Again, the issue — laid out in our previous Google Hates Your Poor Mobile Experience article — is that not having a “mobile-friendly” website will likely result in the loss of mobile search traffic at a greater level come April 21, 2015. For many Volusion stores, mobile search traffic is currently a significant source of revenue. To be under-optimized for mobile SEO could be painful. Furthermore, in a world where visitors often move from device to device, many customers may start on mobile but checkout on a desktop or tablet, masking the true revenue resulting from mobile search.

The SEO guidance is clear and I will not belabor this point: mobile-friendliness is a key factor for mobile search. Online stores hosted on the Volusion platform need to find a way to respond to this latest change.

Mobile Options for Volusion Stores

Here are four key options available for your Volusion store as you consider how to best target mobile visitors and adapt for mobile search:

Responsive Web Design Device Types

Option #1: Use the Volusion Mobile Storefront

Many stores currently use the Volusion Mobile Storefront to better reach their mobile visitors. Volusion has certainly improved several key features — especially the SEO setup — since the launch of version 2. However, there are several drawbacks to be aware of.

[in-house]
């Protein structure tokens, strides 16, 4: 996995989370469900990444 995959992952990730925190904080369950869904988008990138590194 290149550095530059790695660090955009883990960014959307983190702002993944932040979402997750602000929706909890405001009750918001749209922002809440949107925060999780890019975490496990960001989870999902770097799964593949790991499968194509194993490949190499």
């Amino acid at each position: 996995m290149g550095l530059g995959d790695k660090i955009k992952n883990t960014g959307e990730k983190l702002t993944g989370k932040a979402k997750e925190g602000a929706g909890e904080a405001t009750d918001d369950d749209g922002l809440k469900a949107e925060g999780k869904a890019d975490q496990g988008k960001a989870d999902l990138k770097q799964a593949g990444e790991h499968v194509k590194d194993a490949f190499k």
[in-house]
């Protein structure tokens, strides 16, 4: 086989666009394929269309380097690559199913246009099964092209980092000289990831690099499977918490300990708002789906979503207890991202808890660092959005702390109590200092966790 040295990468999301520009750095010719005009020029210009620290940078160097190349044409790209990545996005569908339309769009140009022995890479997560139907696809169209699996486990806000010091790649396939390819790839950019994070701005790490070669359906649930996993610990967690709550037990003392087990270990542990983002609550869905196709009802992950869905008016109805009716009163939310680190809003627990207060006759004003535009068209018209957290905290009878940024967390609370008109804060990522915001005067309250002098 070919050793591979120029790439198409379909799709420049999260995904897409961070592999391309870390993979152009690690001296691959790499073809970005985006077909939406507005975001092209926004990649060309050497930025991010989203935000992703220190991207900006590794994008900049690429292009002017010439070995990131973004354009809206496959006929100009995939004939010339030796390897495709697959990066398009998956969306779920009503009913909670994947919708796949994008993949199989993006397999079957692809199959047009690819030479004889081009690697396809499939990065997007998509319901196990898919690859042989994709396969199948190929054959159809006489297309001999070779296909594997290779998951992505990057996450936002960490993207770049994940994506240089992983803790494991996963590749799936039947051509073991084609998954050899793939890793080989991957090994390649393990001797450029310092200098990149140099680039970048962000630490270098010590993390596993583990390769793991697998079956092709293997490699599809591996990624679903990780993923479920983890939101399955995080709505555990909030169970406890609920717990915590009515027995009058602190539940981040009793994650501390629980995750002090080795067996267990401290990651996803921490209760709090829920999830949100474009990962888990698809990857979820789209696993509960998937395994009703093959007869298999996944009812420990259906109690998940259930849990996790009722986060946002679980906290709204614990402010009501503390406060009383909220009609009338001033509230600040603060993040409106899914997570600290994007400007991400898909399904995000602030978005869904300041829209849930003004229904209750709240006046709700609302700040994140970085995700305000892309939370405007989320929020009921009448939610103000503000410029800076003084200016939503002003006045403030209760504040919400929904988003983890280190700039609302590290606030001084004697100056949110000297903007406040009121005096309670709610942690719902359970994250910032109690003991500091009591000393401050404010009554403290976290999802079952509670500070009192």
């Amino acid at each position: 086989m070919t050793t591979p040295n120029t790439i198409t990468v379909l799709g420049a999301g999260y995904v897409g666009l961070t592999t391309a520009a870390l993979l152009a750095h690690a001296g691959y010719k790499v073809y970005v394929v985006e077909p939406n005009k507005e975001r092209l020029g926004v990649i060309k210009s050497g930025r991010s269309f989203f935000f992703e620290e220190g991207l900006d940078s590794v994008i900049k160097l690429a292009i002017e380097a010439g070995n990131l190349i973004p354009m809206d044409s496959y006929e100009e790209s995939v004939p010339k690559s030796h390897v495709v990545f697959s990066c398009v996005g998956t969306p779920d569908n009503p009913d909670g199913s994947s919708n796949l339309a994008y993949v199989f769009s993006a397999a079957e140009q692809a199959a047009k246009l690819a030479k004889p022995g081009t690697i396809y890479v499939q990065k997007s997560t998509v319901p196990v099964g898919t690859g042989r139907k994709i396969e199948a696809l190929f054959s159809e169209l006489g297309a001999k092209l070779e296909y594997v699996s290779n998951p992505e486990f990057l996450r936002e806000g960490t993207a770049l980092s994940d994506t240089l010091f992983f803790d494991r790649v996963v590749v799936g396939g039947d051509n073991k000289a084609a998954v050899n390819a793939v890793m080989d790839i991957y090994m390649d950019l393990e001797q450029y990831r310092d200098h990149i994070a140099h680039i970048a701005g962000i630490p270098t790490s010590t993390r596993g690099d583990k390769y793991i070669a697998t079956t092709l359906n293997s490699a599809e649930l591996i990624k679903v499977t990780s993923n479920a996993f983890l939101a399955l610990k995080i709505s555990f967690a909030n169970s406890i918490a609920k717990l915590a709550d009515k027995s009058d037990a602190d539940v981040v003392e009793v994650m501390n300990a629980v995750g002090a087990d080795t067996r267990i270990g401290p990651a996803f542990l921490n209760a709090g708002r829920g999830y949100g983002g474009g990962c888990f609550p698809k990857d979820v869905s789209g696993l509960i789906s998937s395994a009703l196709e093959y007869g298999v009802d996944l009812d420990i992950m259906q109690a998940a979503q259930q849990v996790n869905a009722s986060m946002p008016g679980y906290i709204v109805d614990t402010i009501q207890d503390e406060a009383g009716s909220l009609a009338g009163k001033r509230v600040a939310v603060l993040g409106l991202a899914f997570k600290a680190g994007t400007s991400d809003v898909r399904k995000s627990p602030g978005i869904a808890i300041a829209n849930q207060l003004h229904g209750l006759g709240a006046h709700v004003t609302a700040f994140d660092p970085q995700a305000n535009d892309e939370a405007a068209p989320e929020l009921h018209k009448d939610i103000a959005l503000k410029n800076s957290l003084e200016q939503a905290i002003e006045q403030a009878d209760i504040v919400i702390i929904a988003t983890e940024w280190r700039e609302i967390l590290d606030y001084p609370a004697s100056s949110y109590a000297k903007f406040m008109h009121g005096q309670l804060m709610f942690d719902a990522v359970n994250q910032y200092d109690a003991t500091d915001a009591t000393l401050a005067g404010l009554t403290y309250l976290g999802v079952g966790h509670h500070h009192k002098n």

Some of the top benefits of the Volusion Mobile Storefront include:

  • Reaches mobile visitors with a version of your store made just for them
  • Enables mobile optimized checkout
  • Passes the “mobile friendly” test

Challenges & Limitations

The Mobile Storefront also has the following challenges and limitations:

  • Minimal customization available
  • Not all web content displays
  • Many features are not supported
  • Unable to run conversion tracking codes

Option #2: Use/Customize a Responsive Theme

Volusion’s responsive templates have been around for a while now and appeal to many sites. While it does not offer the theme engine that many expected, it does enable your site to adapt to various device types. It is important to note that you cannot simply turn this on for your existing template. You must switch to a new, responsive template and customize it from there.


Some of the top benefits of the Volusion Responsive Templates include:

  • Provides a single template for your site
  • Creates a responsive site, the Google-preferred option for your mobile solution
  • Passes the “mobile friendly” test

Challenges & Limitations

The Responsive Templates also have the following challenges and limitations:

  • Requires a new template
  • Continues to use HTML table code
  • Adapts somewhat, but is not truly responsive

Here you can find the responsive templates that Volusion currently offers: Responsive Template Store.

Option #3: Migrate to Another Platform

Of course, it is always possible to migrate your Volusion store to another ecommerce platform that offers the flexibility to implement responsive web design. While the most difficult of all options, this opens up a myriad of options.


Some of the top benefits of migrating to another ecommerce platform include:

  • Accessing theme engines that fully support responsive coding
  • Upgrading to a modern platform
  • Passing the “mobile friendly” test